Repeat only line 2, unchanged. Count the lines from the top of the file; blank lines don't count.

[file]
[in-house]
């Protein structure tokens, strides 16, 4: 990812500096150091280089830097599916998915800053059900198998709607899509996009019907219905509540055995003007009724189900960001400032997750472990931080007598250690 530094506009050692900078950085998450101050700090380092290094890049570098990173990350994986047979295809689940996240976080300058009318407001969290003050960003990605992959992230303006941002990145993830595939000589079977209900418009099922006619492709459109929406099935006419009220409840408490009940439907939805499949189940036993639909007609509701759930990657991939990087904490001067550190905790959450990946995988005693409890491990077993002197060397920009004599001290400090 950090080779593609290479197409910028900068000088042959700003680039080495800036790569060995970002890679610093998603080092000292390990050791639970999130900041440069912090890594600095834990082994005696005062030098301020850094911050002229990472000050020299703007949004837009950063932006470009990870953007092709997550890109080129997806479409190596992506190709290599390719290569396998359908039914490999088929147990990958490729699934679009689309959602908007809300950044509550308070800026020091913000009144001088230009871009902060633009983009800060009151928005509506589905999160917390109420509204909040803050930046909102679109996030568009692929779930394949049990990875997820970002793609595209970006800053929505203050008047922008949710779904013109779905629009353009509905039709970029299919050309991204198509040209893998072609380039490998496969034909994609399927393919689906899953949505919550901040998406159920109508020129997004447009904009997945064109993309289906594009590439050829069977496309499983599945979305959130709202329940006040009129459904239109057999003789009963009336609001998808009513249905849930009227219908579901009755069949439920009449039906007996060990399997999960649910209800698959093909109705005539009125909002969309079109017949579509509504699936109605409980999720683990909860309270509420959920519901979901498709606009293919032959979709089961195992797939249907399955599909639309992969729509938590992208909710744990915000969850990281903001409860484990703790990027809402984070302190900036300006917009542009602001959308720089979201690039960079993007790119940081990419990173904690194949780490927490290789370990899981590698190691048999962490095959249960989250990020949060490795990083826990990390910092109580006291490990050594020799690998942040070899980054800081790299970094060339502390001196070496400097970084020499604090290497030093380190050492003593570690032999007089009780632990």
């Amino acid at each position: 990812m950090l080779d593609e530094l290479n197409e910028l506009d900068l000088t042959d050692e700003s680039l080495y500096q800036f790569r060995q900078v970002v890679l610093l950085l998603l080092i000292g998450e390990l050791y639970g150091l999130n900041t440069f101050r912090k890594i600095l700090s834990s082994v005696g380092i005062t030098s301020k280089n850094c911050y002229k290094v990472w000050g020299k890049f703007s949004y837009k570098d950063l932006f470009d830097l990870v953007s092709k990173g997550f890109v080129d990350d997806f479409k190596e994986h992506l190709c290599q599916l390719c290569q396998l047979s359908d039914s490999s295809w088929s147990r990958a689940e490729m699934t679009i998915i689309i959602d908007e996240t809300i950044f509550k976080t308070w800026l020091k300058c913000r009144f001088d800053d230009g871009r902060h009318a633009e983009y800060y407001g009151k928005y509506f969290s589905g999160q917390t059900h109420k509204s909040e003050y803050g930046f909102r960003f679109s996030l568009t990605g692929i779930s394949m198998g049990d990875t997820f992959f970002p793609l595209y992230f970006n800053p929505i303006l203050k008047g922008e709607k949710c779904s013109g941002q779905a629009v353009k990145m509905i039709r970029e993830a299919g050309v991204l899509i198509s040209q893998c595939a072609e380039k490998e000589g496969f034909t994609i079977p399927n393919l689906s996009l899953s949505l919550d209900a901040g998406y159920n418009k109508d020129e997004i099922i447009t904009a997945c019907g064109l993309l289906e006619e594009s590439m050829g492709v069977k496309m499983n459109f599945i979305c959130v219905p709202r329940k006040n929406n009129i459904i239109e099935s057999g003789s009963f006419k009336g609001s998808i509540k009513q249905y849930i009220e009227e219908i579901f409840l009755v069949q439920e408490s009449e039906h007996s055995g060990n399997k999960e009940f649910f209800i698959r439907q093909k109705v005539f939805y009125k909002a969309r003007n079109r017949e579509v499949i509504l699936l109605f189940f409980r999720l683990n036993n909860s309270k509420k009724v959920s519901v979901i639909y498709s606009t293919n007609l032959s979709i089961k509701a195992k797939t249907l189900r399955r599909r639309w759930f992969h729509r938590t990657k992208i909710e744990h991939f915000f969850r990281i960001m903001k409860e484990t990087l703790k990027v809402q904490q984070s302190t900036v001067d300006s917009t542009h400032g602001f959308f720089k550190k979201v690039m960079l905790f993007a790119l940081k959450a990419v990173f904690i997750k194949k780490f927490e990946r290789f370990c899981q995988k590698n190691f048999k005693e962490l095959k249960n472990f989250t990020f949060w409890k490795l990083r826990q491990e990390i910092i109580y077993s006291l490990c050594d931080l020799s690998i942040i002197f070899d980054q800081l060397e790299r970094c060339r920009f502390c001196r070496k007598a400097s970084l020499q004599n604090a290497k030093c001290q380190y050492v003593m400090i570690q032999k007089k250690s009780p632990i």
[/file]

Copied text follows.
């Protein structure tokens, strides 16, 4: 990812500096150091280089830097599916998915800053059900198998709607899509996009019907219905509540055995003007009724189900960001400032997750472990931080007598250690 530094506009050692900078950085998450101050700090380092290094890049570098990173990350994986047979295809689940996240976080300058009318407001969290003050960003990605992959992230303006941002990145993830595939000589079977209900418009099922006619492709459109929406099935006419009220409840408490009940439907939805499949189940036993639909007609509701759930990657991939990087904490001067550190905790959450990946995988005693409890491990077993002197060397920009004599001290400090 950090080779593609290479197409910028900068000088042959700003680039080495800036790569060995970002890679610093998603080092000292390990050791639970999130900041440069912090890594600095834990082994005696005062030098301020850094911050002229990472000050020299703007949004837009950063932006470009990870953007092709997550890109080129997806479409190596992506190709290599390719290569396998359908039914490999088929147990990958490729699934679009689309959602908007809300950044509550308070800026020091913000009144001088230009871009902060633009983009800060009151928005509506589905999160917390109420509204909040803050930046909102679109996030568009692929779930394949049990990875997820970002793609595209970006800053929505203050008047922008949710779904013109779905629009353009509905039709970029299919050309991204198509040209893998072609380039490998496969034909994609399927393919689906899953949505919550901040998406159920109508020129997004447009904009997945064109993309289906594009590439050829069977496309499983599945979305959130709202329940006040009129459904239109057999003789009963009336609001998808009513249905849930009227219908579901009755069949439920009449039906007996060990399997999960649910209800698959093909109705005539009125909002969309079109017949579509509504699936109605409980999720683990909860309270509420959920519901979901498709606009293919032959979709089961195992797939249907399955599909639309992969729509938590992208909710744990915000969850990281903001409860484990703790990027809402984070302190900036300006917009542009602001959308720089979201690039960079993007790119940081990419990173904690194949780490927490290789370990899981590698190691048999962490095959249960989250990020949060490795990083826990990390910092109580006291490990050594020799690998942040070899980054800081790299970094060339502390001196070496400097970084020499604090290497030093380190050492003593570690032999007089009780632990």